wave.jpgSan Francisco is going BYOB. Bottled water, that is.

San Francisco has already banned the sale of soda from vending machines on city property, and is now considering a ban on bottled water too! The city is proposing a restriction on selling bottled water at all events on city property, including festivals, park events, street festivals, etc. as part of the city’s zero-waste campaign. This proposal would also affect concerts or parades with city “use agreements” where alcohol consumption is widespread.

City officials have been discussing selling (or, hopefully, giving away) reusable water bottles and providing water fountains/tanks to refill them as a viable alternative. While giving away swanky new Sigg bottles are probably out of the city’s budget, according to the Pacific Institute, producing bottles of water for American consumption required the equivalent of more than 17 million barrels of oil, not including the energy for transportation in 2006.

San Francisco isn’t alone on the anti-water bottle campaign streak. Concord, Massachusetts recently voted to ban the sale of bottled water in the entire town. That decision was overturned by the state’s Attorney General, who commented that the ban “does not constitute a valid bylaw subject to the attorney general’s review and approval.”

While many applaud the city’s environmentally progressive stand, the ban’s not getting universal acclaim — SF Weekly calls it “heavy handed,” and Tom Lauria, spokesman for the International Bottled Water Association, tells the Examiner that the proposal would “compromise people’s health in public situations when they’re thirsty.”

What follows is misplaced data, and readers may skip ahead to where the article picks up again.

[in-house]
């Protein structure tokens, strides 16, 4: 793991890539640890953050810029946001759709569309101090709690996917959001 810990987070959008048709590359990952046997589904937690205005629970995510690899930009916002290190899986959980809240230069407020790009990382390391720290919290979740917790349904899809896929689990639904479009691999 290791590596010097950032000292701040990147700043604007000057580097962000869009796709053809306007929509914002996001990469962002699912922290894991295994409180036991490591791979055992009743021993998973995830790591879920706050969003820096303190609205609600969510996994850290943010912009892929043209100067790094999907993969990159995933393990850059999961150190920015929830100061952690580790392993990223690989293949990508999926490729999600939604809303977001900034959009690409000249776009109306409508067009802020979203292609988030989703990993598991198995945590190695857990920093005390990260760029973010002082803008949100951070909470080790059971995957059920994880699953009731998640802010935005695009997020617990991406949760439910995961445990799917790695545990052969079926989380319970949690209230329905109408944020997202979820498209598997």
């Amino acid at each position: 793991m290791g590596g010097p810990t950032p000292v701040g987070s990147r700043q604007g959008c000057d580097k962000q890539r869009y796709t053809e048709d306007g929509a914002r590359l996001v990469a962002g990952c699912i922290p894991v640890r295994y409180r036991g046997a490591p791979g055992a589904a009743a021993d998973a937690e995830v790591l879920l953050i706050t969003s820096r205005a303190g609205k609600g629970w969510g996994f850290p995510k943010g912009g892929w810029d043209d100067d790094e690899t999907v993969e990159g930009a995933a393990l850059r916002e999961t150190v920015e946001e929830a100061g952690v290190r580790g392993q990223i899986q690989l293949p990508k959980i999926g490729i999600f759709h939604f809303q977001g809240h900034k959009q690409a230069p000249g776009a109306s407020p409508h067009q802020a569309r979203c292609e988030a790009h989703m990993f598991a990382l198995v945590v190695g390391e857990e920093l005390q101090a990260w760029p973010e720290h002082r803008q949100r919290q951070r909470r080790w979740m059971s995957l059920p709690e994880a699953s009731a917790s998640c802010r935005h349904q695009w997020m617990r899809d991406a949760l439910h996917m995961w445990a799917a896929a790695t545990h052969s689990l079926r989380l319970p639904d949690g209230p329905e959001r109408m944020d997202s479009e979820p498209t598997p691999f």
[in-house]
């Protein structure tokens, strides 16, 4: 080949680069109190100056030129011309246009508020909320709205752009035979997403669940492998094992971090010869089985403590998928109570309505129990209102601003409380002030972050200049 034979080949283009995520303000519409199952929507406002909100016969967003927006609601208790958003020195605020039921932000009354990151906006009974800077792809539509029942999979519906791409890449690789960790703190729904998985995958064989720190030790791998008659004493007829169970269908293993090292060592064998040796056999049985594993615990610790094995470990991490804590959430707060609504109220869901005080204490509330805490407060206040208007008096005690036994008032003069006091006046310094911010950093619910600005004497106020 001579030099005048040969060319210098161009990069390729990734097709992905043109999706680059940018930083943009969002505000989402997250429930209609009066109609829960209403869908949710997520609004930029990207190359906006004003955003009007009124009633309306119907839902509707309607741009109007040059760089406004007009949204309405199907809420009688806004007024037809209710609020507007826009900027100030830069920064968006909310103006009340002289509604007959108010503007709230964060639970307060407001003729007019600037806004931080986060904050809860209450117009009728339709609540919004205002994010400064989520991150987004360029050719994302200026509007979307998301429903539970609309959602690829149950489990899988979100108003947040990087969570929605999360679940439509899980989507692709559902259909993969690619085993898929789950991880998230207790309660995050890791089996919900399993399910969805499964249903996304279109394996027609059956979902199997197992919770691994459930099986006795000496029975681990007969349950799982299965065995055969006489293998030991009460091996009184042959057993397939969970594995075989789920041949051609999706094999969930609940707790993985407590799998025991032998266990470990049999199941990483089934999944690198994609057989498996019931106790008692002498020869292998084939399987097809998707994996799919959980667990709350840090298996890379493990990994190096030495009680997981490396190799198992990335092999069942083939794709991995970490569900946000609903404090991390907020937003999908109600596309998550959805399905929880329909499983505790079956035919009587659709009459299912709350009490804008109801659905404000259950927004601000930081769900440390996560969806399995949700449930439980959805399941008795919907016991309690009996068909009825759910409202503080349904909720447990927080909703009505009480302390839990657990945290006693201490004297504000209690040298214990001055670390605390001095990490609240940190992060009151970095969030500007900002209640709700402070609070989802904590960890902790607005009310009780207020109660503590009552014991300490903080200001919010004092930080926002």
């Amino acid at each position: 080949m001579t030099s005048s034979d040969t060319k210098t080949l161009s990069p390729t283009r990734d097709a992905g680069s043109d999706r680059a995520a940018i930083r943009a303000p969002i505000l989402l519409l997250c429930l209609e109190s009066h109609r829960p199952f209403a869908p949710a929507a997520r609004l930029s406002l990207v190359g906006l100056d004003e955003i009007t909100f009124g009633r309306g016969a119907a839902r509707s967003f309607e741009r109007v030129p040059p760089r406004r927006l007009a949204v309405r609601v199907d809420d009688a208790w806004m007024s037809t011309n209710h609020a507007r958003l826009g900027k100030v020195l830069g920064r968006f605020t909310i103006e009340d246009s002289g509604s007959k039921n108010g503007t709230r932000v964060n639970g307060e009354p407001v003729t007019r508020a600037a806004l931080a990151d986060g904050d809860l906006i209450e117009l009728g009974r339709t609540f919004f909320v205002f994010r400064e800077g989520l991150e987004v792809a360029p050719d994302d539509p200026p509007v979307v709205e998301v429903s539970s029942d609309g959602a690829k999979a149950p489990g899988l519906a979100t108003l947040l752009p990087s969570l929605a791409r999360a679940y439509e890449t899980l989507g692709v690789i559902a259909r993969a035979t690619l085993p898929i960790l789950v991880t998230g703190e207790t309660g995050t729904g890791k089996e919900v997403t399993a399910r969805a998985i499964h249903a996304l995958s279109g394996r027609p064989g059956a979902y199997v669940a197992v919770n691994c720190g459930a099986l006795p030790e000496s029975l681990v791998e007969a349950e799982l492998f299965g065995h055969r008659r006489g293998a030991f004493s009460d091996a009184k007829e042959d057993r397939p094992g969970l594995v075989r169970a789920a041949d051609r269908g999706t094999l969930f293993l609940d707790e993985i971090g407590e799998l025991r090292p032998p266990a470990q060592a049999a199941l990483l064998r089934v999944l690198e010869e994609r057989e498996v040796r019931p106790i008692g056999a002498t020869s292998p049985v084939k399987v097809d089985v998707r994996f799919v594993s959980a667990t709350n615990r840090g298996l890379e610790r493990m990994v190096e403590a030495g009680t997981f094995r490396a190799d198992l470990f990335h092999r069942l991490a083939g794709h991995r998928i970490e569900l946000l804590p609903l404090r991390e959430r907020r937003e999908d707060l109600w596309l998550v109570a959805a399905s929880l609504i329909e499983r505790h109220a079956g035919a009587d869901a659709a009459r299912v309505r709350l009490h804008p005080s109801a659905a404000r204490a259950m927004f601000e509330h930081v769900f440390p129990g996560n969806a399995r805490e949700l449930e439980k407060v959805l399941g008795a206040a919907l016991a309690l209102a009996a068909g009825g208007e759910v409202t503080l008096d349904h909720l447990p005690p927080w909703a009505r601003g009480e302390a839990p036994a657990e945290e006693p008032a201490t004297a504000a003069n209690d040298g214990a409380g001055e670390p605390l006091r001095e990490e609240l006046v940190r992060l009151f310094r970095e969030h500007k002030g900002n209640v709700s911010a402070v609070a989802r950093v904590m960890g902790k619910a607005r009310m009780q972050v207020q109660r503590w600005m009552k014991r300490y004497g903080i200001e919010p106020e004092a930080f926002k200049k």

Do you think this ban is taking things too far? We’d like to hear your opinion.

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  • Xenu

    I’d worry the outcomes here would be:

    1. No water sales = free water = no sales tax on water sales
    2. Disposable cups, which are better for the environment than bottles, but still create waste

  • Xenu

    I’d worry the outcomes here would be:

    1. No water sales = free water = no sales tax on water sales
    2. Disposable cups, which are better for the environment than bottles, but still create waste

  • toddx

    These water bottles should unionize and then they would be in a real position to bargain with the BoS.

  • toddx

    These water bottles should unionize and then they would be in a real position to bargain with the BoS.

  • allysoneb

    I was just thinking this morning that the next big landfill problem is going to be from people throwing out all the free tote bags and reusable mugs that businesses are giving out as part of this zero-waste movement.

  • allysoneb

    I was just thinking this morning that the next big landfill problem is going to be from people throwing out all the free tote bags and reusable mugs that businesses are giving out as part of this zero-waste movement.

  • Justine Quart

    perhaps simply having more clean and stylish water fountains available in public areas would encourage more people not to buy bottled water during events.
    http://www3.pictures.zimbio.com/gi/Public+Drinking+Fountain+Unvelied+Reduce+Use+Hp8PQLzfatUl.jpg

  • Justine Quart

    perhaps simply having more clean and stylish water fountains available in public areas would encourage more people not to buy bottled water during events.